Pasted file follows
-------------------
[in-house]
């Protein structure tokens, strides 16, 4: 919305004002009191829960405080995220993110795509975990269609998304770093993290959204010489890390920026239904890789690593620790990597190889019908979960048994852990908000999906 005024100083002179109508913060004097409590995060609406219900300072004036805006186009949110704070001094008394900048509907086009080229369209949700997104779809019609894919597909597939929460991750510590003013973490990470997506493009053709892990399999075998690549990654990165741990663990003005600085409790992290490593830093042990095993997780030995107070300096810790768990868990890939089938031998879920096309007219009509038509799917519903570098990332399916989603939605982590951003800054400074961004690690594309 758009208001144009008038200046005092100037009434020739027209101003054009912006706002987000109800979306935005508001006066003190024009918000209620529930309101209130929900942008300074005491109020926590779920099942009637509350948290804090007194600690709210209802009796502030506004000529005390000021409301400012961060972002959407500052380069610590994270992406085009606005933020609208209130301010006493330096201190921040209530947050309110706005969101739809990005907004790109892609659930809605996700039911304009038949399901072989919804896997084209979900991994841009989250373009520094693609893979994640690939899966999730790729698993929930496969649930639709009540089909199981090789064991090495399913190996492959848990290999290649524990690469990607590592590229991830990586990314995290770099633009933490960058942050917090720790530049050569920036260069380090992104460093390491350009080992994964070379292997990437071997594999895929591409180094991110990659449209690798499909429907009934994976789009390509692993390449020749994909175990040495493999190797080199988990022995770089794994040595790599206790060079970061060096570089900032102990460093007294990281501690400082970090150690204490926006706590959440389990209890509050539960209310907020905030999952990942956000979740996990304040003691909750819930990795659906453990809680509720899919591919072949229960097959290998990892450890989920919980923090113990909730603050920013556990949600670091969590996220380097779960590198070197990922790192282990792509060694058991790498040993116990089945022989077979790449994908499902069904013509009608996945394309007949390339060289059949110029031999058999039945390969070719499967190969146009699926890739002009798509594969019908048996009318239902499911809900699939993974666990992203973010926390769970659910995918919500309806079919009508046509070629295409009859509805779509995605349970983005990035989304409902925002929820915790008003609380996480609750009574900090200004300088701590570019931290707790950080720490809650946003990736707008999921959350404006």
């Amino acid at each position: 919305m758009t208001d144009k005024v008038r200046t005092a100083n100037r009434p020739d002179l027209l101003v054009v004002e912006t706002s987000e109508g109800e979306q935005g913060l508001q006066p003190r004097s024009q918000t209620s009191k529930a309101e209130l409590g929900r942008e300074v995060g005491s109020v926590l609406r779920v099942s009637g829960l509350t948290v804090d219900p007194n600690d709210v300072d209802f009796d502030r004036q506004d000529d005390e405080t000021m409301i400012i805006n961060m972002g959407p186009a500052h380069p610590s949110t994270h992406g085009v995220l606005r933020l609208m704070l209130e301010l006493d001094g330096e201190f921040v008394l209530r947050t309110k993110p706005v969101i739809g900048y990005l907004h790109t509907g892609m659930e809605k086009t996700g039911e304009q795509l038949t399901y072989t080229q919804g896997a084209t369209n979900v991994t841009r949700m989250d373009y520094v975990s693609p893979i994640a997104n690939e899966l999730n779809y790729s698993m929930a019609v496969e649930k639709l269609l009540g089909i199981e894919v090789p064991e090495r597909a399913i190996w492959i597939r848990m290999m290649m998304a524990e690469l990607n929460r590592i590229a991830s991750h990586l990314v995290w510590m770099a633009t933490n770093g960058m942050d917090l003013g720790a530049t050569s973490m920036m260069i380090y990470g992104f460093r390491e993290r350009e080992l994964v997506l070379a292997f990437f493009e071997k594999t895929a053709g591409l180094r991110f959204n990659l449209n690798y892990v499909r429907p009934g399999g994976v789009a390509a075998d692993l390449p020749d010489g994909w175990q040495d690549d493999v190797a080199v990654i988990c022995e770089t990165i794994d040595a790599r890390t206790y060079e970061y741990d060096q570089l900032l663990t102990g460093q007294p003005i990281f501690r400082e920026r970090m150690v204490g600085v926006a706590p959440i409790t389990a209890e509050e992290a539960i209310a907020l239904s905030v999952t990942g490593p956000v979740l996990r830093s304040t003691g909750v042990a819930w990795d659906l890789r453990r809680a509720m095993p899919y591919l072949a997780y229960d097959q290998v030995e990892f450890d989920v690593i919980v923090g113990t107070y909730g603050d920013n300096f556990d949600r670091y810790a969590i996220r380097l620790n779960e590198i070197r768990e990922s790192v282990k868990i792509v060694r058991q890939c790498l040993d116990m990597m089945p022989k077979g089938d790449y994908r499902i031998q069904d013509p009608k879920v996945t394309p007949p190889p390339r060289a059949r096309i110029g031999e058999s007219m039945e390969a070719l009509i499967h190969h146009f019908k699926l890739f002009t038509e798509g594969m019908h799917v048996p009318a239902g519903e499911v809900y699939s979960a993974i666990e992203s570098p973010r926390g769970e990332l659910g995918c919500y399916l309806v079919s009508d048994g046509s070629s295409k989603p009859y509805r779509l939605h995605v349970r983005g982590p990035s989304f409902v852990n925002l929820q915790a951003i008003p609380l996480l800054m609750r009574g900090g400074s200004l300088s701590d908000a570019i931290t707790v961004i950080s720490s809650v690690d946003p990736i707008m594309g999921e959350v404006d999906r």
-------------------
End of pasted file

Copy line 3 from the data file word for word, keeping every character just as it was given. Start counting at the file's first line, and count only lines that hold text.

């Amino acid at each position: 919305m758009t208001d144009k005024v008038r200046t005092a100083n100037r009434p020739d002179l027209l101003v054009v004002e912006t706002s987000e109508g109800e979306q935005g913060l508001q006066p003190r004097s024009q918000t209620s009191k529930a309101e209130l409590g929900r942008e300074v995060g005491s109020v926590l609406r779920v099942s009637g829960l509350t948290v804090d219900p007194n600690d709210v300072d209802f009796d502030r004036q506004d000529d005390e405080t000021m409301i400012i805006n961060m972002g959407p186009a500052h380069p610590s949110t994270h992406g085009v995220l606005r933020l609208m704070l209130e301010l006493d001094g330096e201190f921040v008394l209530r947050t309110k993110p706005v969101i739809g900048y990005l907004h790109t509907g892609m659930e809605k086009t996700g039911e304009q795509l038949t399901y072989t080229q919804g896997a084209t369209n979900v991994t841009r949700m989250d373009y520094v975990s693609p893979i994640a997104n690939e899966l999730n779809y790729s698993m929930a019609v496969e649930k639709l269609l009540g089909i199981e894919v090789p064991e090495r597909a399913i190996w492959i597939r848990m290999m290649m998304a524990e690469l990607n929460r590592i590229a991830s991750h990586l990314v995290w510590m770099a633009t933490n770093g960058m942050d917090l003013g720790a530049t050569s973490m920036m260069i380090y990470g992104f460093r390491e993290r350009e080992l994964v997506l070379a292997f990437f493009e071997k594999t895929a053709g591409l180094r991110f959204n990659l449209n690798y892990v499909r429907p009934g399999g994976v789009a390509a075998d692993l390449p020749d010489g994909w175990q040495d690549d493999v190797a080199v990654i988990c022995e770089t990165i794994d040595a790599r890390t206790y060079e970061y741990d060096q570089l900032l663990t102990g460093q007294p003005i990281f501690r400082e920026r970090m150690v204490g600085v926006a706590p959440i409790t389990a209890e509050e992290a539960i209310a907020l239904s905030v999952t990942g490593p956000v979740l996990r830093s304040t003691g909750v042990a819930w990795d659906l890789r453990r809680a509720m095993p899919y591919l072949a997780y229960d097959q290998v030995e990892f450890d989920v690593i919980v923090g113990t107070y909730g603050d920013n300096f556990d949600r670091y810790a969590i996220r380097l620790n779960e590198i070197r768990e990922s790192v282990k868990i792509v060694r058991q890939c790498l040993d116990m990597m089945p022989k077979g089938d790449y994908r499902i031998q069904d013509p009608k879920v996945t394309p007949p190889p390339r060289a059949r096309i110029g031999e058999s007219m039945e390969a070719l009509i499967h190969h146009f019908k699926l890739f002009t038509e798509g594969m019908h799917v048996p009318a239902g519903e499911v809900y699939s979960a993974i666990e992203s570098p973010r926390g769970e990332l659910g995918c919500y399916l309806v079919s009508d048994g046509s070629s295409k989603p009859y509805r779509l939605h995605v349970r983005g982590p990035s989304f409902v852990n925002l929820q915790a951003i008003p609380l996480l800054m609750r009574g900090g400074s200004l300088s701590d908000a570019i931290t707790v961004i950080s720490s809650v690690d946003p990736i707008m594309g999921e959350v404006d999906r």